Around 200-300 people fleeing Russia's invasion of Ukraine apply for asylum in Estonia per week. While this figure has fallen somewhat on its earlier level, it is still the case that more people are arriving from Ukraine than returning.
At the Narva border checkpoint, around 3,000-4,000 people cross per day, the checkpoint's manager, Marek Liiva, says. The bulk of these are Russian citizens ordinarily resident in Estonia, while Ukrainian refugees make up a comparatively small proportion of the total.
Liiva said: "On average, one or two Ukrainian war refugees are arriving per day; sometimes it's possible to say there are more, up to 10 in a day, if larger families with two to five members are entering, the figure can be higher."
Furthermore, not all Ukrainian citizens arriving in Estonia are seeking asylum.
"Ukrainian citizens whose day-to-day lives are linked with the Russian Federation are also crossing the border, daily. They travel on a Ukrainian passport, and are coming to Estonia and the EU for tourist purposes," Liiva went on, putting the monthly figure of such entrants at around a thousand.
Liis Paloots, who heads up the Social Insurance Board (SKA) crisis management department's migration team referenced a University of Tartu/Praxis survey, which stated that over 60 percent of Ukrainian people living in Estonia who had fled the war exprssed a desire to return home within the next three years.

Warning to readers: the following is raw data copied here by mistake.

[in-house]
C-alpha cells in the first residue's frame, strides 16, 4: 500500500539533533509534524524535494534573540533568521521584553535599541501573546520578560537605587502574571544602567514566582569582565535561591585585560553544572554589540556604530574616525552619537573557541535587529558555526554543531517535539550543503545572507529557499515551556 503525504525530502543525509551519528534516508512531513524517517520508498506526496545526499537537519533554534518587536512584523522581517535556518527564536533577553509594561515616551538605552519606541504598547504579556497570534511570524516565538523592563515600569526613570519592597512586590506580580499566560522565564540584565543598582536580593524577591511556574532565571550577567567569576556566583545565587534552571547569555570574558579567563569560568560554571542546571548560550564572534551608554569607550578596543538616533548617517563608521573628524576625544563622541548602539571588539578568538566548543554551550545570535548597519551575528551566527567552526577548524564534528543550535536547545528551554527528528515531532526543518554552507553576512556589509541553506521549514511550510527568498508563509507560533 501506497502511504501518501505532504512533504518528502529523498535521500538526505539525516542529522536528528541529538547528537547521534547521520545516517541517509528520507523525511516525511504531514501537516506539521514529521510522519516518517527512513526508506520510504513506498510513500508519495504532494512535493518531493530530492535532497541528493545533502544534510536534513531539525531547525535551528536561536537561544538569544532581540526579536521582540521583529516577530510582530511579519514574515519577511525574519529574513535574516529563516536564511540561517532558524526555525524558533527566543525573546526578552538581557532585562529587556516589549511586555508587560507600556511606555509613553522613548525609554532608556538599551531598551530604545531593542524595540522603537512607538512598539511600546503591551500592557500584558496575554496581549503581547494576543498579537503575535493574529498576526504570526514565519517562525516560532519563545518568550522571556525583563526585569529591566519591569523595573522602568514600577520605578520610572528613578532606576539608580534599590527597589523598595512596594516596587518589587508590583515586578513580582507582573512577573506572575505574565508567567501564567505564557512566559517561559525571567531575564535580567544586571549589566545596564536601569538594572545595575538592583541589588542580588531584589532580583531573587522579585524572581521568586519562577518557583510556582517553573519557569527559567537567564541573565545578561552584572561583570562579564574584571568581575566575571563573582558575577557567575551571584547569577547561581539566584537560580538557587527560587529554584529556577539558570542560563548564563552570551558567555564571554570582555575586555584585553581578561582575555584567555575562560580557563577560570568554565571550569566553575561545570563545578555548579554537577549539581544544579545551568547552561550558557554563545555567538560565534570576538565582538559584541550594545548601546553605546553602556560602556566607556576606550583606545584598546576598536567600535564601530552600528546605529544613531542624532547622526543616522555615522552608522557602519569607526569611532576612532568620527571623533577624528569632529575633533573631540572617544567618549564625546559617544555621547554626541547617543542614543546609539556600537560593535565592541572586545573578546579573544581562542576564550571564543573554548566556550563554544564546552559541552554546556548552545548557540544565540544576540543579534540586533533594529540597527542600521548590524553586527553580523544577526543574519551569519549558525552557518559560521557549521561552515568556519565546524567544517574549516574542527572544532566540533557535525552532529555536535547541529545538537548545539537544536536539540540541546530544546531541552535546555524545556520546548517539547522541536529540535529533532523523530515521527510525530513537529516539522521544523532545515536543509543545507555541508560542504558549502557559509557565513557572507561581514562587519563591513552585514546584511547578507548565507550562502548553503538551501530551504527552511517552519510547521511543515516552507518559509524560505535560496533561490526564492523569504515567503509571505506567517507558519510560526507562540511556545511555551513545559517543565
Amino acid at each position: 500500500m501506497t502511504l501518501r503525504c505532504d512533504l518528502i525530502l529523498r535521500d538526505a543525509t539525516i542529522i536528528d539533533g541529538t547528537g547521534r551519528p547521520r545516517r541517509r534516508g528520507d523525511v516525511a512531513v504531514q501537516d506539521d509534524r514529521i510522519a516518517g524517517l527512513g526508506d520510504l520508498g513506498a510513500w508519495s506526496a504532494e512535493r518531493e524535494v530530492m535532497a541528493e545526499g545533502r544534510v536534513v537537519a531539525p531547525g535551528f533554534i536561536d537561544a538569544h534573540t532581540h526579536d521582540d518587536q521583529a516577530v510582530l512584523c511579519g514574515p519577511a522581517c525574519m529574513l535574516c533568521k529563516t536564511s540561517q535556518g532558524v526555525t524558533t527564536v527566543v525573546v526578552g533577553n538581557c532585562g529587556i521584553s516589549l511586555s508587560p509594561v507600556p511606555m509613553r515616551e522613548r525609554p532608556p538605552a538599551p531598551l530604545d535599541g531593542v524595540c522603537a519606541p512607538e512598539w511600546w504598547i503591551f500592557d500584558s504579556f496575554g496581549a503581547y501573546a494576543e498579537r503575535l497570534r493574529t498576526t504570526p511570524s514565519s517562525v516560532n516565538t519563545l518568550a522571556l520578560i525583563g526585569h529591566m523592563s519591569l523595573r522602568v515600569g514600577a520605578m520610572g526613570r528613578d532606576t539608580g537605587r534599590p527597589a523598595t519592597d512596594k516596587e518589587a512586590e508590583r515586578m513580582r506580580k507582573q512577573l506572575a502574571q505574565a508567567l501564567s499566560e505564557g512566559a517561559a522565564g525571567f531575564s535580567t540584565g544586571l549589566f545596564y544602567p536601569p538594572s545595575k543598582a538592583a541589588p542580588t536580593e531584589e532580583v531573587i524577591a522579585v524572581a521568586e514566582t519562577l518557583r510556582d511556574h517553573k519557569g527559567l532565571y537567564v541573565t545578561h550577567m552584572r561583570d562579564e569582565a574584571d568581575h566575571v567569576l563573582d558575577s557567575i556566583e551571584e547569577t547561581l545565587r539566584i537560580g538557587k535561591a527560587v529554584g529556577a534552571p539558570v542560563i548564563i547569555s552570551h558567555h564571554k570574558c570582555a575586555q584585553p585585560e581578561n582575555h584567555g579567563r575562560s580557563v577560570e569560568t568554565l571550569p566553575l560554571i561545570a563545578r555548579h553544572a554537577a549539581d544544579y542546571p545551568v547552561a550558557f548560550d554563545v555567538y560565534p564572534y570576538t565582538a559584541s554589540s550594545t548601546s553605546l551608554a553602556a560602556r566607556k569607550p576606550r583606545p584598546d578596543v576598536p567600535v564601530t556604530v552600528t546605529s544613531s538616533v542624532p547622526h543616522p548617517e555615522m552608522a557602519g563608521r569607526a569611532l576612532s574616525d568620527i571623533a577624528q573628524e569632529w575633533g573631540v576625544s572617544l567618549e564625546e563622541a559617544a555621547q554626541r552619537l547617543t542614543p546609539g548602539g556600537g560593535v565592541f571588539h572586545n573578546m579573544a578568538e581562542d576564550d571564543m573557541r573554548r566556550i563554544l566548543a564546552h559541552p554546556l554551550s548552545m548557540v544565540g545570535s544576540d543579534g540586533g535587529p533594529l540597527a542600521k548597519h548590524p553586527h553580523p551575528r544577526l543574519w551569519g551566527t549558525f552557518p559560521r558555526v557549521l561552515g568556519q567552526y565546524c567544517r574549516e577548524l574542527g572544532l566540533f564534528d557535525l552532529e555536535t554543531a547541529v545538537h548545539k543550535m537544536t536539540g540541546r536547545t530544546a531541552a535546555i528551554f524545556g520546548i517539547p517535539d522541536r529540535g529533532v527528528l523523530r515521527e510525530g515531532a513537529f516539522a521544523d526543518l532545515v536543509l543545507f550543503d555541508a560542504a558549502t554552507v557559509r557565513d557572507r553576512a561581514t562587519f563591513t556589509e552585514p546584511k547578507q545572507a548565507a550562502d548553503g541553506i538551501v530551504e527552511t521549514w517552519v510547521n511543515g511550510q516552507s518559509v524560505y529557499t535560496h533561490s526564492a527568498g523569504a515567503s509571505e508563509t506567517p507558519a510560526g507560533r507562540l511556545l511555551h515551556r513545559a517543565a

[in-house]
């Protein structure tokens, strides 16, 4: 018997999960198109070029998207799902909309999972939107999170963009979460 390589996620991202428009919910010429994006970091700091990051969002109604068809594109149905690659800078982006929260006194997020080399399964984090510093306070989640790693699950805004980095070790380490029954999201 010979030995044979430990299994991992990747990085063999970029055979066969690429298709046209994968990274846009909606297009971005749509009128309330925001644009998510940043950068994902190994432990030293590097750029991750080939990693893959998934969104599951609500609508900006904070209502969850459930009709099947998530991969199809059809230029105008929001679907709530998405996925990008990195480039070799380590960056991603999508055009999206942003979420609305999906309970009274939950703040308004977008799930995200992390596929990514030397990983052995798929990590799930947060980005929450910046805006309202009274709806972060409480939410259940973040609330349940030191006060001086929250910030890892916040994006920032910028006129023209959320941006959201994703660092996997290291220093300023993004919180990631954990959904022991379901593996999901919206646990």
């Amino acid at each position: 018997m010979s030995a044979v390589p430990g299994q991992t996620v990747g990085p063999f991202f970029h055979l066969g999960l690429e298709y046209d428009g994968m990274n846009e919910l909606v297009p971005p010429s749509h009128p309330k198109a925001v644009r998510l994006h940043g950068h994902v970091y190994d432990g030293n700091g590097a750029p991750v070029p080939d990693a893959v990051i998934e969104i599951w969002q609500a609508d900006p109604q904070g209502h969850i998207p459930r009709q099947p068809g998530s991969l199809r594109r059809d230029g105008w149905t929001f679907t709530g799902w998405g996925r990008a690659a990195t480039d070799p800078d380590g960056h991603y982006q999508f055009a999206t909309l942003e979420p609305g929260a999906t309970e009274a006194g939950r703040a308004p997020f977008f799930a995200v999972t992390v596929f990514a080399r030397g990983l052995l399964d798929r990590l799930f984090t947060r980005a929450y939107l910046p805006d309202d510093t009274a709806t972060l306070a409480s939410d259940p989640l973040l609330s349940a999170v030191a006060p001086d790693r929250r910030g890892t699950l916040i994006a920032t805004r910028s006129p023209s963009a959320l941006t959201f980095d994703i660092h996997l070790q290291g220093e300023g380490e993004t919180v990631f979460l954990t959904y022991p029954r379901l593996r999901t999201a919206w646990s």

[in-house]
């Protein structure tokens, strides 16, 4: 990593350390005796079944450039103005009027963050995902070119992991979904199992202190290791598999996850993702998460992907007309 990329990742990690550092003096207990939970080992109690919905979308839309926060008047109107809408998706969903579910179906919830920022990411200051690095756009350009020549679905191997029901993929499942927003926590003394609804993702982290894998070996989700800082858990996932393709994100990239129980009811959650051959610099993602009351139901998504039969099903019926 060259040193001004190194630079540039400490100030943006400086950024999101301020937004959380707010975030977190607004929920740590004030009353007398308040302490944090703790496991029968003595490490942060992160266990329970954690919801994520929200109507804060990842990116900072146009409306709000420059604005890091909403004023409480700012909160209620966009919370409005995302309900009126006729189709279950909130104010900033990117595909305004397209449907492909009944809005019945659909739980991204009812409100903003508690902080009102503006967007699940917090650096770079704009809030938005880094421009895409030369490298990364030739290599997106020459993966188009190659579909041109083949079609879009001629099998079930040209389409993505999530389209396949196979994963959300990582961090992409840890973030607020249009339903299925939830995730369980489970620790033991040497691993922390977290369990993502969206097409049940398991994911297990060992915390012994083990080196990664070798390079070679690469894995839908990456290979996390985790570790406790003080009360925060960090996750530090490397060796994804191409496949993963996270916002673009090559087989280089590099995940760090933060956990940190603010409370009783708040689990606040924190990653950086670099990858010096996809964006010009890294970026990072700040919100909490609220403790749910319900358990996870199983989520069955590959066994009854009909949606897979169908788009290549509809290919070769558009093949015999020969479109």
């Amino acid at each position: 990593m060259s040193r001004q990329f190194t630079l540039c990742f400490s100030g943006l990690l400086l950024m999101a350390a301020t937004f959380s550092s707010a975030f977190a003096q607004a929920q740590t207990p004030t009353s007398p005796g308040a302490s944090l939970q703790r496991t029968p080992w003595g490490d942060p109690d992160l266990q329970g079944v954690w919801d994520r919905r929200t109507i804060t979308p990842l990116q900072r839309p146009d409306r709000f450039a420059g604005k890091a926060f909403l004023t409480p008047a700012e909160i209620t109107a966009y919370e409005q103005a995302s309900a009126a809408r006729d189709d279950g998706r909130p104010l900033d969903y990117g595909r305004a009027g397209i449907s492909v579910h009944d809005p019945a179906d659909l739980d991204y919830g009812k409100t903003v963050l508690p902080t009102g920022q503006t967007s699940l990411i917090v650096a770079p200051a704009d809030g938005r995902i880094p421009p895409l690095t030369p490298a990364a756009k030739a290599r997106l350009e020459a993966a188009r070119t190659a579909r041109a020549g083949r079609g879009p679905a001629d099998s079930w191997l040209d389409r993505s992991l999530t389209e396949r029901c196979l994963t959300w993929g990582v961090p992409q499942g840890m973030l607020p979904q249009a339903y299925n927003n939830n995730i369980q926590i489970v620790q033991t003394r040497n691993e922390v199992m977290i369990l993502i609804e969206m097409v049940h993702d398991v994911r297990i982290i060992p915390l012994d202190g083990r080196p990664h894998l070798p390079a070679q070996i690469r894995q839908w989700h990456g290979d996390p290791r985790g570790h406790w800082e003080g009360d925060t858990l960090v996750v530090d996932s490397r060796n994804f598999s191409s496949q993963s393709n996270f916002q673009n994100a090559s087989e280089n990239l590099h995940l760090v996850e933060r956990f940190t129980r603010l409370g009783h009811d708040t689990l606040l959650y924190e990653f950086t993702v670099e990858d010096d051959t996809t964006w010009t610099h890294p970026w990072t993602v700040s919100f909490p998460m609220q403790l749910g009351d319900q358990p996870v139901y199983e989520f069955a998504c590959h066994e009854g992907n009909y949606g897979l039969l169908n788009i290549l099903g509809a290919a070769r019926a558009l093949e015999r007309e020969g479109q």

Twenty-five percent said they wanted to remain in Estonia.
In any case, the figure of returnees has not yet matched the statements expressed in the survey, Paloots said, adding this applied to the EU more broadly.
"At present, more Ukrainians are coming into the EU than leaving it. What we for sure have to take into account is that one third of those war refugees who have arrived in Estonia come from war zones in Ukraine where there is still active military action taking place, or from adjacent areas," Paloots said.
It may well also be the case that it is too soon for those who wish to return to start thinking about doing so, Paloots added; significantly fewer people are arriving in Estonia than was the case a year ago, she said, but at the same time, many consciously choose Estonia as a destination, she added.
"This is because they have family members or relatives who have arrived ahead of them, whom they have come to join. On the other hand, we are also seeing that they are coming to specific employers. They have been able to find job offers themselves," Paloots said.
The shrinking number of arrivals puts a lesser strain on SKA also, ERR noted.
If fewer refugees arrive, they also need less help from the Social Security Administration.
Editor: Andrew Whyte, Mirjam Mäekivi